The Sino-Japanese War (1937 - 1945) was fought in the Asia-Pacific theatre between Imperial Japan and China, with the United States as the latter's major military ally. An important line of investigation remains, questioning how the history of this war has been passed on to post-war generations' consciousness, and how information sources, particularly those exposed to young people in their formative years, shape their knowledge and bias of the conflict as well as World War II more generally.
This book is the first to focus on how the Sino-Japanese War has been represented in non-English and English sources for children and young adults. As a cross-cultural study and an interdisciplinary endeavour, it not only examines youth-orientated publications in China and the United States, but also draws upon popular culture, novelists' memoirs, and family oral narratives to make comparisons between fiction and history, Chinese and American sources, and published materials and private memories of the war. Through quantitative narrative analysis, literary and visual analysis, and socio-political critique, it shows the dominant pattern of war stories, traces chronological changes over the seven decades from 1937 to 2007, and teases out the ways in which the history of the Sino-Japanese War has been constructed, censored, and utilized to serve shifting agendas.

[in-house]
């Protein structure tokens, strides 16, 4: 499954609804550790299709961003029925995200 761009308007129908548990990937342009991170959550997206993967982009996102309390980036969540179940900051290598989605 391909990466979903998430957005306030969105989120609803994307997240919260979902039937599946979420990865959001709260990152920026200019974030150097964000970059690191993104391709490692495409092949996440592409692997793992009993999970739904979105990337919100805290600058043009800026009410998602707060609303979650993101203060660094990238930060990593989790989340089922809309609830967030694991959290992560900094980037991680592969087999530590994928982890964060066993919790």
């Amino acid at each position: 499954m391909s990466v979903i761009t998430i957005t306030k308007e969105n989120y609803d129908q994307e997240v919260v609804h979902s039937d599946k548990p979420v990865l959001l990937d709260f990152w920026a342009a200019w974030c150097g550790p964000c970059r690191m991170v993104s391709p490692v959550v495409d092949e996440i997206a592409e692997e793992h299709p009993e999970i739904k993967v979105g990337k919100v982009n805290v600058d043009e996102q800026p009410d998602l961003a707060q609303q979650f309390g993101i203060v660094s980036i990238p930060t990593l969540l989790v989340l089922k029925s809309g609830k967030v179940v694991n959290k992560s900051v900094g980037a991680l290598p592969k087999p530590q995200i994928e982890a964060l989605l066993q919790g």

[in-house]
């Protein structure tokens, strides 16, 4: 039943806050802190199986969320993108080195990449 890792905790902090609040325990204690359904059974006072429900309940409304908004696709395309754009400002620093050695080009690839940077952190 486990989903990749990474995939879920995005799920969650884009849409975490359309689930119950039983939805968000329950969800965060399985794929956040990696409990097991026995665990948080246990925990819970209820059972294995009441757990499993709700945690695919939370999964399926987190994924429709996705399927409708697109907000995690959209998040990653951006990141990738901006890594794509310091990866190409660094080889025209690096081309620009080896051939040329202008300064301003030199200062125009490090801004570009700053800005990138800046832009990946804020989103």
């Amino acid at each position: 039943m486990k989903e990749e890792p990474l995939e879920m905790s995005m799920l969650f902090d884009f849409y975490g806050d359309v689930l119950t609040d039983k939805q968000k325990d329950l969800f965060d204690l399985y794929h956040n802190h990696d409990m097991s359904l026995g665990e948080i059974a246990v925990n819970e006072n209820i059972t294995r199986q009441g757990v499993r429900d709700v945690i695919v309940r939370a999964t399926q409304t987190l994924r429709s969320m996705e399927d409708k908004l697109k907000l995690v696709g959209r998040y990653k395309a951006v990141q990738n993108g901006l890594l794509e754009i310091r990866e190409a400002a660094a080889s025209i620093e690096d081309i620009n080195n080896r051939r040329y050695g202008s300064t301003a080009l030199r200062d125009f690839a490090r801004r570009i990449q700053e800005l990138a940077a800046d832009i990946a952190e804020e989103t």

Providing a much needed examination of public memory, literary representation, and popular imagination of the Sino-Japanese War, this book will have huge interdisciplinary appeal, particularly for students and scholars of Asian history, literature, society and education.
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